A Response to Emerging Technologies
February 20, 2012
This piece is a response to the following articles:
- Why We Twitter: Understanding Microblogging Usage and Communities by Akshay Java, Tim Finin, Xiaodan Song, and Belle Tseng
- Great Wall of Facebook: The Social Network’s Plan to Dominate the Internet – and Keep Google Out by Fred Vogelstein
- Why The Future Doesn’t Need Us, by Bill Joy
The evolution of new systems that undermine the physical boundaries of our current world is the theme that stands out when comparing and analyzing these three articles. Each of these articles identifies emerging synthetic life forms that are redefining the world’s power structures. These life forms are systems that humans – as individuals – can create, but once created have little to no control over.
In the article Why We Twitter: Understanding Microblogging Usage and Communities by Akshay Java, Tim Finin, Xiaodan Song, and Belle Tseng, the authors identify a new system of communication referred to as micro-blogging. This system has evolved as a result of rapidly advancing Internet technologies in addition to humanity’s slow evolution into and acceptance of a joint physical-virtual existence. In the last 20 years, the emergence of virtual social media platforms has redefined people’s understanding of community. Platforms such as Twitter, Facebook, and Xbox Live have remapped our community of friends and family from a demographic of people within our close physical proximity to a community of individuals that could be anywhere in the world but who share a similar virtual demographic as ourselves. Amidst this evolution there has been a drastic transformation in how information is disseminated from “the source” to “the recipient.” The world in which exist linear channels of information transfer dominated the media no longer exists. Instead information flow resembles more of a spider web pattern where anyone and everyone can and does contribute. The result of this shift is a world where control of information is virtually impossible.
In the Wired article Great Wall of Facebook: The Social Network’s Plan to Dominate the Internet – and Keep Google Out, the author, Fred Vogelstein, brings up some very daunting facts about how much control Facebook and Google have over our personal information. Even more foreboding is how much our personal information is worth. After reading this article two things stood out to me.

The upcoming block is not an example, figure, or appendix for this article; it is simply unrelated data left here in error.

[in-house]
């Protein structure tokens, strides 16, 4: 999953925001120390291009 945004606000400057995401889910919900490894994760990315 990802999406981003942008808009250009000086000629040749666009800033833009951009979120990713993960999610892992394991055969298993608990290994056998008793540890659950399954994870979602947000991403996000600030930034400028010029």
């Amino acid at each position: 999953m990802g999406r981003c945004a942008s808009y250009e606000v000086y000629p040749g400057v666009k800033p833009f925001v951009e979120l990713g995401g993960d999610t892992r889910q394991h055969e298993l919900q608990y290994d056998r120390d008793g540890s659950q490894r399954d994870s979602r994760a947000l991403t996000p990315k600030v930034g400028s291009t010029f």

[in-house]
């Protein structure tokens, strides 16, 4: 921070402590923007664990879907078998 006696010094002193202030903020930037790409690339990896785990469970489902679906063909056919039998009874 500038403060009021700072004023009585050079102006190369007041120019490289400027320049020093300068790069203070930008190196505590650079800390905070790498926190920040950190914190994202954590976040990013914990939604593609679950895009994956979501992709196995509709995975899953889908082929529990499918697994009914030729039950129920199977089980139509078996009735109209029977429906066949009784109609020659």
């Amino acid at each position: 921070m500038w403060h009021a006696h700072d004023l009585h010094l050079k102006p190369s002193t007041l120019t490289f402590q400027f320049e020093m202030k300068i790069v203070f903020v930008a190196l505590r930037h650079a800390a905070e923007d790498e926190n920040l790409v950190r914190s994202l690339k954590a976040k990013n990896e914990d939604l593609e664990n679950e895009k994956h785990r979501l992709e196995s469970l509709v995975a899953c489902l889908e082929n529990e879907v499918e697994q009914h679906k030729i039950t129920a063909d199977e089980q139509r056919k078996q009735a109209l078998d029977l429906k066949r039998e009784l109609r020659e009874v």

First, I found it incredible how one individual, in this case Mark Zuckerberg, could create a system that had the ability to infect the entire planet in a matter of a few years. At this point, it would be impossible to stop the Facebook pandemic. Even if Facebook were to destroy all of its servers today, Google would immediately fill the void with Google+ – and if not Google+, then somebody else. The demand for personal information of the masses is just too high.
The second idea that stood out to me – and this is a personal opinion, not a fact – is the notion that governments no longer monitor and control their citizens. Instead, it’s the corporations housing our personal information and virtual identities that truly govern us. In the same way that communication is evolving so is the concept of governance and patriotism. Governments are losing their authority to corporations as a result of new forms of taxation. Corporations are able to tax our virtual identities, properties, and businesses whereas governments can only tax our physical ones. Just a little fact: Apple surpassed the United States government in liquid cash flow in late 2011 (http://www.denverpost.com/business/ci_18590939). I would be interested to see a study on the distribution of people who would rather be seen wearing an American flag on their T-Shirt compared to those who would rather have a glowing white apple on their laptop.
I found the third article, Why The Future Doesn’t Need Us, by Bill Joy, to be the most thought provoking of the bunch. Joy raises the issue of the looming threat of human intelligence and the “desire to know” leading to our eventual demise – his biggest concern being emerging genetic, nano-biotechnological, and robotic (GNR) advancements. After reading this article I was disappointed in myself for not having read it in the first 12 years of its existence. I recommend it as a must-read for anybody interested in technology and innovation and who also has an appreciation for ethics and the further existence of the human race. What fascinated me most about this article was how critically Joy examined the existence and importance of the systems of GNR advancements and how keen he was to the volatility of they’re potentials. The viral nature of social media platforms such as Twitter and Facebook are proof of the disastrous capabilities of technologies that attempt to revolutionize fields such as genetics, cells, and robots that augment human life. It is important that humans proceed with caution before we see the Mark Zuckerberg of genetic engineering create the Facebook of gene-modifications that can’t be reversed.
Just as a single spark can ignite a container of gasoline, an individual today is able to create a self-replicating system that can infect the entire world. It requires cooperation and careful planning to be able to control and harness these systems to be used for the proper augmentation of human life.